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ENGL 1302 Puente (Reeves/Khalaf)

Spring 2018 | Companion resource for ENGL 1302 for Puente cohort.

Introduction

A rhetorical appeal is the formal way of talking about how you use different methods to persuade someone. Let's imagine you're ten years old and you really want a new video game for your birthday. You approach three people: your dad, your mom, and your grandma.

Bucket of cleaning suppliesFor your dad, you point out that you have been a very good student this year, you have done all of your chores, and you are a very responsible youngster who deserves to have a new video game.

 

Hands holding video game controllerFor your mom, you argue that video games improve hand-eye coordination and studies have shown that video games improve problem-solving ability and critical thinking.

 

Super-Grandma!For your grandmother, you point out that you are very cute and her favorite grandchild, and that you love her very much. 

 

You just used three methods of persuasion: appealing to your own character, appealing to logic, and appealing to emotions. In formal rhetoric, this is called ethos, logos, and pathos. No one type is better than the other; usually the most effective arguments - the ones most likely to persuade someone of something - use all three. However, some may be more appropriate for one audience over another. A team of scientists is more likely to be persuaded by studies, research, and logical thinking, so it may be better to use logos. A prestigious university may be more likely to be persuaded by your character and credibility as a person, meaning it may be better to use ethos. And, like your grandmother, your family may be more likely to be swayed by emotions, using pathos.

Advertisements, academic papers, and even tweets may use these three appeals. A car advertisement may point out the safety record of its vehicle (logos), mention how long its brand has been around and its reputation (ethos), as well as have humor to help persuade you to buy the car (pathos). All of them work together to persuade you to do something, whether that's to buy something, do something, or feel something.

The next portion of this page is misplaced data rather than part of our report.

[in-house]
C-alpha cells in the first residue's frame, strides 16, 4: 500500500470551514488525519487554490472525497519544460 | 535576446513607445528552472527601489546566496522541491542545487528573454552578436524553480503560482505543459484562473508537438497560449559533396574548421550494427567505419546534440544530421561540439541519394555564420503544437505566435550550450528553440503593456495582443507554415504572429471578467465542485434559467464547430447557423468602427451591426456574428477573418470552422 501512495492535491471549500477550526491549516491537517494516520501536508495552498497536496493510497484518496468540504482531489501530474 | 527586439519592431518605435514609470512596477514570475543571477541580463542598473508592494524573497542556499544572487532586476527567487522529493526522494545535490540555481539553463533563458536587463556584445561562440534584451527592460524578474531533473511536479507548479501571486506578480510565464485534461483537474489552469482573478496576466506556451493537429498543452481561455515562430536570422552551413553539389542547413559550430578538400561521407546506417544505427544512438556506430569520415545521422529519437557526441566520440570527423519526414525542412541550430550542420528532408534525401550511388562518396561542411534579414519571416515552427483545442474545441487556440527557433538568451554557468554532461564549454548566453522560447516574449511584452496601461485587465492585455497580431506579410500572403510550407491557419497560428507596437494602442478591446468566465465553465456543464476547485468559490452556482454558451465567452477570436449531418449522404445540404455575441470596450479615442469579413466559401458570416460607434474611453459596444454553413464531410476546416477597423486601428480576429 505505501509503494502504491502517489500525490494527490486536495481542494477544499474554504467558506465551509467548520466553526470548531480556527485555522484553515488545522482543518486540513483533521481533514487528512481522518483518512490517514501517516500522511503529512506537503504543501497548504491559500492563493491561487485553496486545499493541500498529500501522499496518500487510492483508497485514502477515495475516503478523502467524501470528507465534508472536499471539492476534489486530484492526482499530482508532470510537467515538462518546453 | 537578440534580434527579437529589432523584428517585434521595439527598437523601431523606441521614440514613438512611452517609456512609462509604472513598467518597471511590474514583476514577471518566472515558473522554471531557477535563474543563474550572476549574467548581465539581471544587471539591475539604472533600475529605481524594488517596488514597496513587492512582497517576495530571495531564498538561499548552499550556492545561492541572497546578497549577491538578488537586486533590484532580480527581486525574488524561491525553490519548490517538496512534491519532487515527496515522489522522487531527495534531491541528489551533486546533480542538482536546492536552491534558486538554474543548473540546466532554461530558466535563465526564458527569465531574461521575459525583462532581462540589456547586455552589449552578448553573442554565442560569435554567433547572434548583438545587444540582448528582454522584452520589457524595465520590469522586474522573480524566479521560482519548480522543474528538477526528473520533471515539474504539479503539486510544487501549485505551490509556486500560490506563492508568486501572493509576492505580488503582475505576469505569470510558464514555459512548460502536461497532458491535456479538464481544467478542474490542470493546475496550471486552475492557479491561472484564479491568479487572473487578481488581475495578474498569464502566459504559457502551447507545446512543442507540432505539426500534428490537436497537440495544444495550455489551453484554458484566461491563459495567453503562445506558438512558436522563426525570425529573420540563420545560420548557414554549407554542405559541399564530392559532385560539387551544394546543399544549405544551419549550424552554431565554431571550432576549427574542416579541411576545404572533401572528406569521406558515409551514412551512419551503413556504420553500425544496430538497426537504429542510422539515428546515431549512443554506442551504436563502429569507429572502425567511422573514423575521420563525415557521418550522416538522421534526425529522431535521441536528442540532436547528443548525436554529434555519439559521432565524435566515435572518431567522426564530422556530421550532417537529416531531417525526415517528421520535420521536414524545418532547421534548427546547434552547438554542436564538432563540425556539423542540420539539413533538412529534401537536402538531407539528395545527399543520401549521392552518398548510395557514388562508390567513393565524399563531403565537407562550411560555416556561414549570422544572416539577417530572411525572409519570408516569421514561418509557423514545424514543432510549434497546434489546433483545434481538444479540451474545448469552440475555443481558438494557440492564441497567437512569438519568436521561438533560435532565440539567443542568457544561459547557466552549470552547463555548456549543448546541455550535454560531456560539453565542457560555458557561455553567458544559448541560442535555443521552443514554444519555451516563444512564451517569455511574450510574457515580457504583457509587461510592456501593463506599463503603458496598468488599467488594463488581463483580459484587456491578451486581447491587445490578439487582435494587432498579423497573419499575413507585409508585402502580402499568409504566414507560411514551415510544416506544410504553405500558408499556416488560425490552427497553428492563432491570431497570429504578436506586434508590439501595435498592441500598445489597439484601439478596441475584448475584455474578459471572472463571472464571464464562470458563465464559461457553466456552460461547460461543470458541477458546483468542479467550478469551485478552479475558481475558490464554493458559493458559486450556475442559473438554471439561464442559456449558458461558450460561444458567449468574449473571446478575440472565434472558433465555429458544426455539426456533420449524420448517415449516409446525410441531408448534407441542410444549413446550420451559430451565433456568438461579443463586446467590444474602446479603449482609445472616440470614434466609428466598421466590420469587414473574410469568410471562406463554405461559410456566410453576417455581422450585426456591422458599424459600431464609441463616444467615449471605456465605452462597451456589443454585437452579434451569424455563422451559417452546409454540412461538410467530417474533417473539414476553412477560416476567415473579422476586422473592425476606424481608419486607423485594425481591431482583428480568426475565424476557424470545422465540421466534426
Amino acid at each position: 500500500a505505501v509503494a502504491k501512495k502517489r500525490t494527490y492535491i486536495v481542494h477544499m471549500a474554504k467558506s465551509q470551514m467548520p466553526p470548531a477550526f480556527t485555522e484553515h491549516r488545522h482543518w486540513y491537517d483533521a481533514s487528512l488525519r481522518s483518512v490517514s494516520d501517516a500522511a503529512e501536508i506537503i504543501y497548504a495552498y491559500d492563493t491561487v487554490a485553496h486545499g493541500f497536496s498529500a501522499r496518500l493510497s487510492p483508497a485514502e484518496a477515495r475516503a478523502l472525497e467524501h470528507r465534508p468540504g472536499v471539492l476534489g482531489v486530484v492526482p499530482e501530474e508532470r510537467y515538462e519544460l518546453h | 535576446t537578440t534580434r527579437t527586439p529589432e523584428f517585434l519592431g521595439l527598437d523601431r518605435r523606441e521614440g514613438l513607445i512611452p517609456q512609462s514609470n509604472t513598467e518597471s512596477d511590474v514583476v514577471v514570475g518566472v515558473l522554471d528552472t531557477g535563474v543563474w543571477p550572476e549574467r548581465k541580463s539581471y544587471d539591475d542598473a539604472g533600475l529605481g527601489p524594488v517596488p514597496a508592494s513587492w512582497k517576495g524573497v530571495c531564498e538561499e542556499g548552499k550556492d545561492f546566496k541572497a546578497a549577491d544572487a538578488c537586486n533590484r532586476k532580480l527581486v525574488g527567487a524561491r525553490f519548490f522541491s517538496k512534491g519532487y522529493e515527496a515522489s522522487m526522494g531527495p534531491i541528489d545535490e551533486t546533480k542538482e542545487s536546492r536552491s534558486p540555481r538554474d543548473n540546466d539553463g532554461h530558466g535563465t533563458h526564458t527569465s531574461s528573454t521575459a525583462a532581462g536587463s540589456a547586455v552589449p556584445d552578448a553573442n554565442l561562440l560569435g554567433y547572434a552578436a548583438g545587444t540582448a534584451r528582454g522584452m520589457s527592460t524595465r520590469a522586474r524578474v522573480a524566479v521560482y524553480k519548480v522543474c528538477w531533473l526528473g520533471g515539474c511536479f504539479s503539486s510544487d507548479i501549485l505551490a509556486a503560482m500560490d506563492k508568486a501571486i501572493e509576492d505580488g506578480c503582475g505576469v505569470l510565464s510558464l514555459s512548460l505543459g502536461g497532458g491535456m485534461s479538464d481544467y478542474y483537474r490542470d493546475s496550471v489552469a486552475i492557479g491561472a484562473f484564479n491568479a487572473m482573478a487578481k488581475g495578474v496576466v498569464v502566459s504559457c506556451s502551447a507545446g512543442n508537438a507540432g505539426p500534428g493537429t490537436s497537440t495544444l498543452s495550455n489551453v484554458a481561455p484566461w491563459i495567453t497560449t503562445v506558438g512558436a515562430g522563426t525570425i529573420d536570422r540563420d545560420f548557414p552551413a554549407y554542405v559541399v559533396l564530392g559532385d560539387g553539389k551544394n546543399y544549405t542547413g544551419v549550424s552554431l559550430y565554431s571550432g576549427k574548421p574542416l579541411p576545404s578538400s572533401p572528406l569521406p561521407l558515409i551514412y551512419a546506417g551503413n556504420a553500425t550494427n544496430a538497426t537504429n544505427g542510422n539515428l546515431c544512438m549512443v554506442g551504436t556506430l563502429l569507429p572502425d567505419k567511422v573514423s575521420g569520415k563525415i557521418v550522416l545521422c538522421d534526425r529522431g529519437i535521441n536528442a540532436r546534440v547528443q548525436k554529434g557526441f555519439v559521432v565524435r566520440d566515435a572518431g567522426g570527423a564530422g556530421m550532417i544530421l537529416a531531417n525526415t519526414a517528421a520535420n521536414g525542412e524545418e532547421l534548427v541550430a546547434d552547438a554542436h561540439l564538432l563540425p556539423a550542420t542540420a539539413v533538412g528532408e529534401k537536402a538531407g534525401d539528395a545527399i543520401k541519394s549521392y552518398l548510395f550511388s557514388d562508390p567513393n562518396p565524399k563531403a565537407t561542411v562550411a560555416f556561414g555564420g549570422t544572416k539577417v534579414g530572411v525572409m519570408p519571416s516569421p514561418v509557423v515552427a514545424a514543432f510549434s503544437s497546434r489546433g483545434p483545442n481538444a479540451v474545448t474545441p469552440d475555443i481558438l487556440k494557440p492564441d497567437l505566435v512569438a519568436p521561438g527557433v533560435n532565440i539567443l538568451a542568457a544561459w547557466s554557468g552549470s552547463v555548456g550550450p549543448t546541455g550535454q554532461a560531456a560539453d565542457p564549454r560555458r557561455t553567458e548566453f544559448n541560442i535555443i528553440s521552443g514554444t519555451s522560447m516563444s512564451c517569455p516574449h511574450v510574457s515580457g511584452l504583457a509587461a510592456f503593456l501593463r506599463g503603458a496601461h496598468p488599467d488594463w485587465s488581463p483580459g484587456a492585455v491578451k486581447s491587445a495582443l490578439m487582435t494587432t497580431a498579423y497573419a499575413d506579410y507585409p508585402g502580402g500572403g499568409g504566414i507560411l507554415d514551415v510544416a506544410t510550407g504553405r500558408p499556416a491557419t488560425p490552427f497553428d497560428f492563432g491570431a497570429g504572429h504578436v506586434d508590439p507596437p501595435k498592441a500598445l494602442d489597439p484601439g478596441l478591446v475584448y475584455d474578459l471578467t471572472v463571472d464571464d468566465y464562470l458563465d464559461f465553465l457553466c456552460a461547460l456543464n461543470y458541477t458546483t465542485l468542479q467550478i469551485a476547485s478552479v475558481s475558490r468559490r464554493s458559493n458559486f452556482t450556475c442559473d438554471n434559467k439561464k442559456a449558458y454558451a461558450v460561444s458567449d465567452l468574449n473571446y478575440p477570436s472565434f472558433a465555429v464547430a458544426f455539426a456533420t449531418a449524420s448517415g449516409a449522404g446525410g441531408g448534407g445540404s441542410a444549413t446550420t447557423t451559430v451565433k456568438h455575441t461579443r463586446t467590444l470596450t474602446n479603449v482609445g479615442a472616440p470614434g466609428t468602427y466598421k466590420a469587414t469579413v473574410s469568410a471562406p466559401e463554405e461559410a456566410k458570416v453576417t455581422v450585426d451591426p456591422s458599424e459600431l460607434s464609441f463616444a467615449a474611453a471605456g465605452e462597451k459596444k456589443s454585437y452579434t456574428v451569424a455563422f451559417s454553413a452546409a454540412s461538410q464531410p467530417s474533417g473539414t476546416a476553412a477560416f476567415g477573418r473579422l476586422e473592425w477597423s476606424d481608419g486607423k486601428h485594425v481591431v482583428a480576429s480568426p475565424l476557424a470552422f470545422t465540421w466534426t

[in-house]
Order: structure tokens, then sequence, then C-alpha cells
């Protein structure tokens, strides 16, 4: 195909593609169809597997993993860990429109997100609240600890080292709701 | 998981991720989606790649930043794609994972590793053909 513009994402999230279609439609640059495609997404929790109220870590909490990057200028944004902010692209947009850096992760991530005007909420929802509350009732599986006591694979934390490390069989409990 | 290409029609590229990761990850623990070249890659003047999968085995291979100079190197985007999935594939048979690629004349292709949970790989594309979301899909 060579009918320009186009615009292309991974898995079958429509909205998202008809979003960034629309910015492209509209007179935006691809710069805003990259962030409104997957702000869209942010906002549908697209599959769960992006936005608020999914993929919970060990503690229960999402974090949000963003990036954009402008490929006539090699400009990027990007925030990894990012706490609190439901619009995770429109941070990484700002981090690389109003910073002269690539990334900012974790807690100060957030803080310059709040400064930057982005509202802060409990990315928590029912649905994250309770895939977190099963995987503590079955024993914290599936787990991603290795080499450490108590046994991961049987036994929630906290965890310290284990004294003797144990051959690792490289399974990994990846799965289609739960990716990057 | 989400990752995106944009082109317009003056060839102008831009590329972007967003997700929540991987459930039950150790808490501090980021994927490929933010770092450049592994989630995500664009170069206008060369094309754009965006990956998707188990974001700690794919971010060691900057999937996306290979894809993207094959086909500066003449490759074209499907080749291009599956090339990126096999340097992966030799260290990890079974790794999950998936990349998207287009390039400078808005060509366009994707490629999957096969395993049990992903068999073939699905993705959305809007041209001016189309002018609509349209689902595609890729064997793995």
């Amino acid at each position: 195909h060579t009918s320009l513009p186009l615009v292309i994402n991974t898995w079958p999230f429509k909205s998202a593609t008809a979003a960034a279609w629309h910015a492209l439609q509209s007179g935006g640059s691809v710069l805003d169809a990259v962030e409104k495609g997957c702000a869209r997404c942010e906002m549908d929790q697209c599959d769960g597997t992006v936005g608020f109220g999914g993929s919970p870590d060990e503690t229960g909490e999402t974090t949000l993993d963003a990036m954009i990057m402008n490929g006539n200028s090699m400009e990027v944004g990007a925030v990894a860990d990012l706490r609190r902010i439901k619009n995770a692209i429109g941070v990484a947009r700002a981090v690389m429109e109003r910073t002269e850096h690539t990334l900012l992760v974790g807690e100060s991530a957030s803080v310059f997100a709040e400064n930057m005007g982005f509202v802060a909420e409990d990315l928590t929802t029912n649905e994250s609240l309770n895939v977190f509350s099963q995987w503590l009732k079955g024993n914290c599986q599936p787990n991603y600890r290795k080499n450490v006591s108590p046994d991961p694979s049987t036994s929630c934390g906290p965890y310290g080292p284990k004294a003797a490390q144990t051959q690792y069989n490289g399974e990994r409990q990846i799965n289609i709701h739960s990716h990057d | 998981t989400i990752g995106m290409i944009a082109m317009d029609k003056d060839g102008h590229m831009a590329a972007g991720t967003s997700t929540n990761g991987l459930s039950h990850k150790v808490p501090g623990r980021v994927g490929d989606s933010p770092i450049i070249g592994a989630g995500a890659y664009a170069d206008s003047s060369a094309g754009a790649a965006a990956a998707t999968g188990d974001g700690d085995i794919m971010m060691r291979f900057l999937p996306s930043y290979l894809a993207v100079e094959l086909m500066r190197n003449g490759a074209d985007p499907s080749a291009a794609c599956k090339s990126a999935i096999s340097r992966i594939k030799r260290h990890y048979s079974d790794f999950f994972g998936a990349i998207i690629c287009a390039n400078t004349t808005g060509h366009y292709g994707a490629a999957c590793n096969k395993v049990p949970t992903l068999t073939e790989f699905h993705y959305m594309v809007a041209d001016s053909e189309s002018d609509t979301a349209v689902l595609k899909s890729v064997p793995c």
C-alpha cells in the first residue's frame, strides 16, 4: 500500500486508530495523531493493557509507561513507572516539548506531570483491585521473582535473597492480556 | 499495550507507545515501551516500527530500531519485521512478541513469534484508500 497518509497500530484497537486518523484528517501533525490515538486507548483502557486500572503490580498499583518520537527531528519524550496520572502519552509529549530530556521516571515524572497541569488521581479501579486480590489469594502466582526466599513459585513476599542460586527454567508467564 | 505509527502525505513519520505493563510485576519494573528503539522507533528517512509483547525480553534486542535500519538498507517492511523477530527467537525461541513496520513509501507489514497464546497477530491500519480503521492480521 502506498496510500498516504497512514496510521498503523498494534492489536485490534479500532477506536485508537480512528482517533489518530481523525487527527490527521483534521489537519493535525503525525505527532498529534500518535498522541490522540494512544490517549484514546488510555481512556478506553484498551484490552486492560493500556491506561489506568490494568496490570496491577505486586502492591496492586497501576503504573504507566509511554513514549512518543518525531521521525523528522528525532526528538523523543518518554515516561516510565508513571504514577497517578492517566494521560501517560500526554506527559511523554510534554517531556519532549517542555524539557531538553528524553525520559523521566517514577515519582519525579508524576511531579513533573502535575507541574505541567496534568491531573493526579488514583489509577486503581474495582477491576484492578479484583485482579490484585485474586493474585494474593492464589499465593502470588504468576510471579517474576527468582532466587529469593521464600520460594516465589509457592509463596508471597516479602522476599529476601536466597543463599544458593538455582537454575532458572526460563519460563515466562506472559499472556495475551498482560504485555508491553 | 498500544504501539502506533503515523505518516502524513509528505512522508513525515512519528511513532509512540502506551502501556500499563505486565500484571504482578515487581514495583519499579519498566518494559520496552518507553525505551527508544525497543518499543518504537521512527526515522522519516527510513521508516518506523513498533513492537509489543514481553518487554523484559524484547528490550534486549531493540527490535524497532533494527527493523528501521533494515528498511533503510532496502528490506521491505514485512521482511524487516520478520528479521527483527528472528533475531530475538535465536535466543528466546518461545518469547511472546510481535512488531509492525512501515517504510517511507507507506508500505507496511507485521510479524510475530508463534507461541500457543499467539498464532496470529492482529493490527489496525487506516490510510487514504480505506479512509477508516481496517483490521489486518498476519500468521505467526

Rhetorical appeals are methods of persuading someone in an argument, as defined by Aristotle. Artistotle identified three methods:

Ethos: The credibility or trustworthiness of the source. Example of ethos: "Noted Harvard professor John Smith says..."

Logos: The use of reasoning and logic to convey a particular message. Example of logos: "According to a study performed by John Smith..."

Pathos: The use of emotions to provoke a response. Example of pathos: "Poor John Smith, who never got to see his puppy again...."

 

We often think of "pathos" to mean "pathetic," but pathos does not have to mean just negative emotions like sadness or pity! Humor is another emotion that can be effective when persuading an audience of something. Positive emotions - inspirational, joy, or humor - are equally as valid when using pathos.

Understanding rhetorical appeals can help writers to build a stronger argument and be more persuasive in their writing. By identifying rhetorical appeals, writers can begin to understand when it is more appropriate to use one method over another. 

For instance, we talk about "knowing your audience". But why is that important? Because knowing your audience allows you to know what will be the most effective method of persuasion for them.

  • If your audience is a college professor grading your paper, then logos may be the best course of action.
  • If your audience is an employee at work who you are trying to get to do something, ethos may be better.
  • If your audience is your grandmother, then pathos will probably work best.

Most effective methods of argument use all three rhetorical appeals to support their point. 

Knowing what rhetorical appeals are and how they work also allows you to spot when someone is trying to persuade you of something.

We tend to think of rhetorical appeals in a very formal setting, such as an essay, but we see rhetorical appeals everywhere.

You may remember this commercial, which uses pathos to persuade the viewer to donate to the SPCA:

You may be wondering whether or not to try a new diet when your friend says he tried it and it worked. You trust your friend, so you decide to try the diet based on ethos.

Or you want to buy a new car, so you do research to find which has the best gas mileage based on studies. You just used logos to make a decision. 

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